The Federal Reserve Bank of Philadelphia’s Business Outlook Survey contracted again in May, declining for the first time since February. The composite index of general business conditions declined from 1.3 in April to -5.2 in May. The index was brought lower by reductions in new orders, shipments, and employment. Specifically, the new orders index dropped from -1.0 to -7.9, with over one-third of respondents saying that their sales had declined in the past month.
The indices looking at current activity declined, indicating some sluggishness this month. For instance, the shipments index shifted from modest growth in April (9.1) to a modest contraction in May (-8.5). The percentage of respondents saying that their shipments had declined from the previous month increased from 18.8 percent in April to 32.4 percent in May. The average workweek, unfilled orders, and delivery times were all negative, as well.
Unlike the Empire State Manufacturing Survey from the New York Fed, which was released yesterday, manufacturers in the Philly region were hiring fewer workers in May. The index for employment declined from -6.8 to -8.7. The two surveys did agree, though, on the forward-looking hiring measures. The index of expected employment six months from now rose from 8.2 to 10.0, suggesting that manufacturers plan to increase their hiring in the coming months moderately.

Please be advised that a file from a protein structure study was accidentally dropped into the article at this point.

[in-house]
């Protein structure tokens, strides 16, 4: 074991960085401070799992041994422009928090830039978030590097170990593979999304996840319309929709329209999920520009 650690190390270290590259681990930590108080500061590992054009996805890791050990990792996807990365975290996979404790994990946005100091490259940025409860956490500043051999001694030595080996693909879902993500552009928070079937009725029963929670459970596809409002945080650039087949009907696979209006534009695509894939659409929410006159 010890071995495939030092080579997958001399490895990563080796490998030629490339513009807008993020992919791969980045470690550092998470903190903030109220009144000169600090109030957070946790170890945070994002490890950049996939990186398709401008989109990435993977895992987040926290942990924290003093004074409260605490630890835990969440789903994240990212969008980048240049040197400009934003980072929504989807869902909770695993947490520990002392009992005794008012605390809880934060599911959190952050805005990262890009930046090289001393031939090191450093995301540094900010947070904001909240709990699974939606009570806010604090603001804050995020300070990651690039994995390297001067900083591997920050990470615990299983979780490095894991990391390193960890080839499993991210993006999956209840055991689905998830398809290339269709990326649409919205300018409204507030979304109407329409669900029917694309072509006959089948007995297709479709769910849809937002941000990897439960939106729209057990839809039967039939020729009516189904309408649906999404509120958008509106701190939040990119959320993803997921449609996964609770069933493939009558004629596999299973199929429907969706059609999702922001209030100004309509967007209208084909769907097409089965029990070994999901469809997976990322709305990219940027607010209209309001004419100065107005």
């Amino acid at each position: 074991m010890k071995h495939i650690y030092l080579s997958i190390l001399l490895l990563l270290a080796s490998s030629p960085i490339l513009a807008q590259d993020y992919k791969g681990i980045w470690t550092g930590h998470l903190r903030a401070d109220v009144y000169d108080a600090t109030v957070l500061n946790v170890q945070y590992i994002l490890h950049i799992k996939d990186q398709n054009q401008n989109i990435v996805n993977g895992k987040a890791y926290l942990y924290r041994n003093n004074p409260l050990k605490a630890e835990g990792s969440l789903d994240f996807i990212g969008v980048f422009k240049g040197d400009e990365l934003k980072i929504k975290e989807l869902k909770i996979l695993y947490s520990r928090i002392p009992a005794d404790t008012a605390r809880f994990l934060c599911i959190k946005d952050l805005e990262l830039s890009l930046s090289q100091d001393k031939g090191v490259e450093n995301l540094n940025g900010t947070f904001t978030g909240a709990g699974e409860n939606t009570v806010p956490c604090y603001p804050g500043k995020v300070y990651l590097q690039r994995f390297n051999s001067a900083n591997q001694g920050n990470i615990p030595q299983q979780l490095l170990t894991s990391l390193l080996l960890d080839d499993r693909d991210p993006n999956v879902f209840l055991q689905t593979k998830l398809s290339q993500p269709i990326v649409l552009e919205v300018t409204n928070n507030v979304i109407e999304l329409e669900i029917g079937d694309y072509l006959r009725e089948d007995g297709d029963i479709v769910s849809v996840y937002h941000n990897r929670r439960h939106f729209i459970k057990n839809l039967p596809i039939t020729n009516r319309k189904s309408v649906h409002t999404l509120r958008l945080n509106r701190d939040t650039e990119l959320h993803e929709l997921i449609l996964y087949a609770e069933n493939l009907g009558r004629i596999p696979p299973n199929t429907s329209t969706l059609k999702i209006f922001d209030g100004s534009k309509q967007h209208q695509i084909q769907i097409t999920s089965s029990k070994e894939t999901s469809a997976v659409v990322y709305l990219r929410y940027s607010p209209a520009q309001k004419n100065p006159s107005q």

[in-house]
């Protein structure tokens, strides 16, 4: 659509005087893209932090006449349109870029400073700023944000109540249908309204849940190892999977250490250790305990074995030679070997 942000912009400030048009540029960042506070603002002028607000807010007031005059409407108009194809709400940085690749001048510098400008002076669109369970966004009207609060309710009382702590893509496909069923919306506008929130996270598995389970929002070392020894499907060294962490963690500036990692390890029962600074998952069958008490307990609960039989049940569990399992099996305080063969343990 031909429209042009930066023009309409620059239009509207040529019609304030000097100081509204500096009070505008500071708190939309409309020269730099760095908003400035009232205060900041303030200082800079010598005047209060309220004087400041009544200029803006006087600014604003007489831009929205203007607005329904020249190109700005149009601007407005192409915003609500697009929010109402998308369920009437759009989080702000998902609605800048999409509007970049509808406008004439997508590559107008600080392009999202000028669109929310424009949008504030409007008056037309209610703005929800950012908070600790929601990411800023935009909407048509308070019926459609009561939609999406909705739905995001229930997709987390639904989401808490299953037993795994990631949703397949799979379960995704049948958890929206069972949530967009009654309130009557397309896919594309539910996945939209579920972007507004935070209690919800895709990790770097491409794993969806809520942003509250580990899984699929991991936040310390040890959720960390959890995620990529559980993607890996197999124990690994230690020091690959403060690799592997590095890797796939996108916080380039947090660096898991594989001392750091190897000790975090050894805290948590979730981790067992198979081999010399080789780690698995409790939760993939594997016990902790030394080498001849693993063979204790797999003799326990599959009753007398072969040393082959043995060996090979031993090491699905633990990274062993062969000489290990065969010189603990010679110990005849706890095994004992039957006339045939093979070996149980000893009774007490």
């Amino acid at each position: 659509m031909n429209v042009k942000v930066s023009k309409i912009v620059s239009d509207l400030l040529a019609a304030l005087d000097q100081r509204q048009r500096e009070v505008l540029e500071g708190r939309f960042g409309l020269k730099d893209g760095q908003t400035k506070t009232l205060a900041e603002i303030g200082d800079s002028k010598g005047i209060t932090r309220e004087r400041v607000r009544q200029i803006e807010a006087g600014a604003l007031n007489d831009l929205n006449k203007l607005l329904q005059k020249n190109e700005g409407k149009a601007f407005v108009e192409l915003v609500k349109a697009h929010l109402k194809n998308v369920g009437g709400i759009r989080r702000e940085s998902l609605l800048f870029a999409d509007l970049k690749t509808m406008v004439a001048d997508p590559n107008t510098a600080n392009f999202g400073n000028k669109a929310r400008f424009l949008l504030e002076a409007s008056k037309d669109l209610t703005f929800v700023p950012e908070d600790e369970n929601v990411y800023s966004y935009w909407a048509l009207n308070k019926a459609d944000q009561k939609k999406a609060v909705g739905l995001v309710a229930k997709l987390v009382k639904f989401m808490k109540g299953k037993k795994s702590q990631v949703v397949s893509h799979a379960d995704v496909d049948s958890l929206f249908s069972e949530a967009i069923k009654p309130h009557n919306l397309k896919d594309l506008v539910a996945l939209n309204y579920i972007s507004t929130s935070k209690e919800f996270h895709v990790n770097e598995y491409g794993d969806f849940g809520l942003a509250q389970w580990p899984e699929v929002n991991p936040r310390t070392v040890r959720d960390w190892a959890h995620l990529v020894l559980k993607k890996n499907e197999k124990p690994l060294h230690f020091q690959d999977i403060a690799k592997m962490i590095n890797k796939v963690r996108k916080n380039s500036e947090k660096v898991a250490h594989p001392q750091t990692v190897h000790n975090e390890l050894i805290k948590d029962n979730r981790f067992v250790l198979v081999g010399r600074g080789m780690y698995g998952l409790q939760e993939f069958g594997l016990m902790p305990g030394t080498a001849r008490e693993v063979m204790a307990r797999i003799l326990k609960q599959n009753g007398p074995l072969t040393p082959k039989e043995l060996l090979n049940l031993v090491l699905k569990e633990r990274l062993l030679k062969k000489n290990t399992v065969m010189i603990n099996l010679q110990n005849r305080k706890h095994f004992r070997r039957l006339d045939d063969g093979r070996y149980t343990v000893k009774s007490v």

Indeed, manufacturers in the Philly Fed region remain cautiously optimistic about the future. The general business activity measure for six months from now rose from 19.5 to 32.3. Almost 45 percent of those completing the survey anticipate better economic conditions in the coming months, with 36.3 expecting them to be the same. Manufacturers are also planning for increased sales, shipments, and capital spending in the second half of 2013.
Regarding inventories, 58.1 percent of those answering a special question on the topic said that their stockpiles were “about right for current economic conditions.” Just over one-quarter of them expect to decrease their inventories in the second quarter, and in fact, the forward-looking index for inventories reflects a slight contraction.
Chad Moutray is the chief economist, National Association of Manufacturers.